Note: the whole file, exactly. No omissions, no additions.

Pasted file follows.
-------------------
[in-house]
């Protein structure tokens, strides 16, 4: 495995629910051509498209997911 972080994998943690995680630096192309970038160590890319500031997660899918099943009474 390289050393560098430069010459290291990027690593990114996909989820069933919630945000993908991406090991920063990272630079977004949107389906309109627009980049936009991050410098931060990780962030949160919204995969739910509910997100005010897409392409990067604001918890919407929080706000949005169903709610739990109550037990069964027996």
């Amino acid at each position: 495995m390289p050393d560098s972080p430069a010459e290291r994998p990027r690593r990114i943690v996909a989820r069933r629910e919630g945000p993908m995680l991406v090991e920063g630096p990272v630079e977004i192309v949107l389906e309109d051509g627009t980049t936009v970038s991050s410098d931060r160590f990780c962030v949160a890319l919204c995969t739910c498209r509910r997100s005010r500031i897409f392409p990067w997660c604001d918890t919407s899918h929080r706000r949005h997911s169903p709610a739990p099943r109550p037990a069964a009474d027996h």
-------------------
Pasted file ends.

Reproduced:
[in-house]
């Protein structure tokens, strides 16, 4: 495995629910051509498209997911 972080994998943690995680630096192309970038160590890319500031997660899918099943009474 390289050393560098430069010459290291990027690593990114996909989820069933919630945000993908991406090991920063990272630079977004949107389906309109627009980049936009991050410098931060990780962030949160919204995969739910509910997100005010897409392409990067604001918890919407929080706000949005169903709610739990109550037990069964027996």
């Amino acid at each position: 495995m390289p050393d560098s972080p430069a010459e290291r994998p990027r690593r990114i943690v996909a989820r069933r629910e919630g945000p993908m995680l991406v090991e920063g630096p990272v630079e977004i192309v949107l389906e309109d051509g627009t980049t936009v970038s991050s410098d931060r160590f990780c962030v949160a890319l919204c995969t739910c498209r509910r997100s005010r500031i897409f392409p990067w997660c604001d918890t919407s899918h929080r706000r949005h997911s169903p709610a739990p099943r109550p037990a069964a009474d027996h």